Synopses & Reviews
Within days of being born, we are infected with billions of E. coli. They will inhabit each and every one of us until we die. E. coli is notorious for making people gravely ill, but engineered strains of the bacteria save millions of lives each year.
- Despite its microscopic size, it contains over four thousand genes that operate a staggeringly sophisticated network of millions of molecules.
- Scientists are rebuilding E. coli from the ground up, redefining what it means to be alive.
In the tradition of classics like Lewis Thomas' Lives of a Cell
, Carl Zimmer has written a fascinating and utterly accessible investigation into what it means to be alive. Zimmer traces E. coli's remarkable history, as scientists used it to discover how genes work and then to launch the entire biotechnology industry. While some strains of E. coli grab headlines by causing deadly diseases, scientists are retooling the bacteria to produce everything from human insulin to jet fuel.
Microcosm is the story of the one species on Earth science knows best of all. It's also a story of life itself, of its rules, its mysteries, and its future.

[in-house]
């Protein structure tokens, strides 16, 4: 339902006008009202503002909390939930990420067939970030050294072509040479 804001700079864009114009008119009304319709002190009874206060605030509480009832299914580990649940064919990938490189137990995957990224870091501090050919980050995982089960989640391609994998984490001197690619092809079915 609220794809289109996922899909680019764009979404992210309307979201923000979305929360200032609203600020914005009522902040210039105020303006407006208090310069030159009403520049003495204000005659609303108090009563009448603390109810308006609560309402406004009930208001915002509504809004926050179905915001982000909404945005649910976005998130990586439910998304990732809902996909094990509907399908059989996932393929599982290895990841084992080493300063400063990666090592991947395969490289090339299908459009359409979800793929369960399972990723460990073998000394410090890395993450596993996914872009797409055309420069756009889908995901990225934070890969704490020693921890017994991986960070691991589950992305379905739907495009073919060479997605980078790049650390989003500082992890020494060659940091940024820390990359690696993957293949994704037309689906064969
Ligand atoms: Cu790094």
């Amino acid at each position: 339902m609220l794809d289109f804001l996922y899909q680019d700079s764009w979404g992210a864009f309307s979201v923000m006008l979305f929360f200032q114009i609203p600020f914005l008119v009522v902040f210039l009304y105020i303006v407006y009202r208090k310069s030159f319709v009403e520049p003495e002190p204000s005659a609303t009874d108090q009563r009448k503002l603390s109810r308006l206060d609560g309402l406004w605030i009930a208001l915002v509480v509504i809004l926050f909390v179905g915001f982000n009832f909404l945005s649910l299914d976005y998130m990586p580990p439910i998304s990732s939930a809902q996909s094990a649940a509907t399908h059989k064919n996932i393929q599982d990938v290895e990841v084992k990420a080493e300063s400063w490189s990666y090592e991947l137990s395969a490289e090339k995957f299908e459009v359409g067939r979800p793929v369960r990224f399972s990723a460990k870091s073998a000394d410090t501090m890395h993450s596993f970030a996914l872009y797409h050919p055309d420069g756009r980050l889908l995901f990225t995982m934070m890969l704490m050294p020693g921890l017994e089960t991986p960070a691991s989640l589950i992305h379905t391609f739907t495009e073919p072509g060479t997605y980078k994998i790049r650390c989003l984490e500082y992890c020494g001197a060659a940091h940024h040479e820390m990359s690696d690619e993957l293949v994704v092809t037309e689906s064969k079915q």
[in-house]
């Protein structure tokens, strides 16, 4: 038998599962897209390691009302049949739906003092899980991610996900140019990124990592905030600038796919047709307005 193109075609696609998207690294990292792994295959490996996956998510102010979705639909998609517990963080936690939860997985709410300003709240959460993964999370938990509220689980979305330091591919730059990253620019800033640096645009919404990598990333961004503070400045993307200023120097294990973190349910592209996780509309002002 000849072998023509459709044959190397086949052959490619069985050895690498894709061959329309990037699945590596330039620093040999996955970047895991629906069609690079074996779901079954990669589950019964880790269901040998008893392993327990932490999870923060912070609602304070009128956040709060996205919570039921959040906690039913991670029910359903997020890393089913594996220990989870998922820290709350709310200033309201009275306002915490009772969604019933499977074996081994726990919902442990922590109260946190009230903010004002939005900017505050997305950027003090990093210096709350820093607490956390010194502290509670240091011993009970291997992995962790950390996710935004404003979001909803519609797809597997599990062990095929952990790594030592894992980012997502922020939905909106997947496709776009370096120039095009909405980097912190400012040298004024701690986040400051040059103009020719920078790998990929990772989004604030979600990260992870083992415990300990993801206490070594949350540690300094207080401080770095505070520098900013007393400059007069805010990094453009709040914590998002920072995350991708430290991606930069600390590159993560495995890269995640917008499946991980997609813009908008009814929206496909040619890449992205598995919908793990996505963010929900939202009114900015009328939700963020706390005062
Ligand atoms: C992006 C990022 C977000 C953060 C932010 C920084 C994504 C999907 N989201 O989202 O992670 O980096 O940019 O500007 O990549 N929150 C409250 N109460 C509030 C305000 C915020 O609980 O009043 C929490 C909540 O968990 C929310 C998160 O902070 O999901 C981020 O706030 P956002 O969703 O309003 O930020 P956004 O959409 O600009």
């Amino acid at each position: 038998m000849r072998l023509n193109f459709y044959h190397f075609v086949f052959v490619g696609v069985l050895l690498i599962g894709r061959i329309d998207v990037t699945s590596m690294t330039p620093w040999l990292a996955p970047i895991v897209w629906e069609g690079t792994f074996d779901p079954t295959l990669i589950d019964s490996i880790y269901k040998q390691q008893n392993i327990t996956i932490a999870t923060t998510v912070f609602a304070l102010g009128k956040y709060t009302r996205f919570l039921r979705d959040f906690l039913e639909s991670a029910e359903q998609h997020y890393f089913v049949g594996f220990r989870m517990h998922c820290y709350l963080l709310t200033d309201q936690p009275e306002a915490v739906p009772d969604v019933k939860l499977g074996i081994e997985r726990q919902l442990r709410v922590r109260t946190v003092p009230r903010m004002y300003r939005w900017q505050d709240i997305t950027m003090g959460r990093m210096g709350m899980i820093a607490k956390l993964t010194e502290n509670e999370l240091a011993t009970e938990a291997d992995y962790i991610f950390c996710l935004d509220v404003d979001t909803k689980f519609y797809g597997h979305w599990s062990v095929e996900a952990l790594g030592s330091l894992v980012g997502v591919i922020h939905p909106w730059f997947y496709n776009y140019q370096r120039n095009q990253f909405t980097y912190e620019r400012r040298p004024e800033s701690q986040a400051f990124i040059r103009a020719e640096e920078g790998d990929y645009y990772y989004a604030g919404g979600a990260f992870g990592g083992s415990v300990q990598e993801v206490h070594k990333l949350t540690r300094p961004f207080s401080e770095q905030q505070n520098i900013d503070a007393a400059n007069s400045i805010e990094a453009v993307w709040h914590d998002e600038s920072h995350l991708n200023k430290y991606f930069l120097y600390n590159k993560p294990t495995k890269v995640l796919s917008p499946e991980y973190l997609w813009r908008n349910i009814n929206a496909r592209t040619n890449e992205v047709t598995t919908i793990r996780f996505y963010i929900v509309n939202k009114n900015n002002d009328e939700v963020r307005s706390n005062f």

"Microcosm could well be entitled 'Fantastic Voyage.' Carl Zimmer, one of our most talented and respected science writers, guides is on a memorable journey into the invisible but amazing world within and around a tiny bacterium. He reveals a life-or-death battle every bit as dramatic as that on the Serengeti and one that offers profound insights into how life is made and evolves. Microcosm expands our sense of wonder by illuminating a microscopic universe few could imagine and instills a sense of pride in the great achievements of the scientists who have discovered and mastered its workings." Sean B. Carroll, author of Endless Forms Most Beautiful and The Making of the Fittest
"Zimmer employs imagery to great effect, leaving the reader with the sense of having attended a well-executed museum exhibit intended for intelligent adults." Library Journal
"Strong on the logic behind controlled experiments, Zimmer renders an absorbing picture of what E. coli says about the history and future of life." Booklist
"Provides plenty of gee-whiz moments." Kirkus Reviews
About the Author
Carl Zimmer writes about science for The New York Times, and his work also appears in National Geographic, Scientific American, and Discover, where he is a contributing editor. He won a 2007 National Academies Communication Award, the highest honor for science writing. He is the author of five previous books, including Evolution: The Triumph of an Idea and Parasite Rex, for which he has earned fellowships from the John Simon Guggenheim Memorial Foundation and the Alfred P. Sloan Foundation. Zimmer also writes an award-winning blog, The Loom. He lives in Connecticut with his wife and children.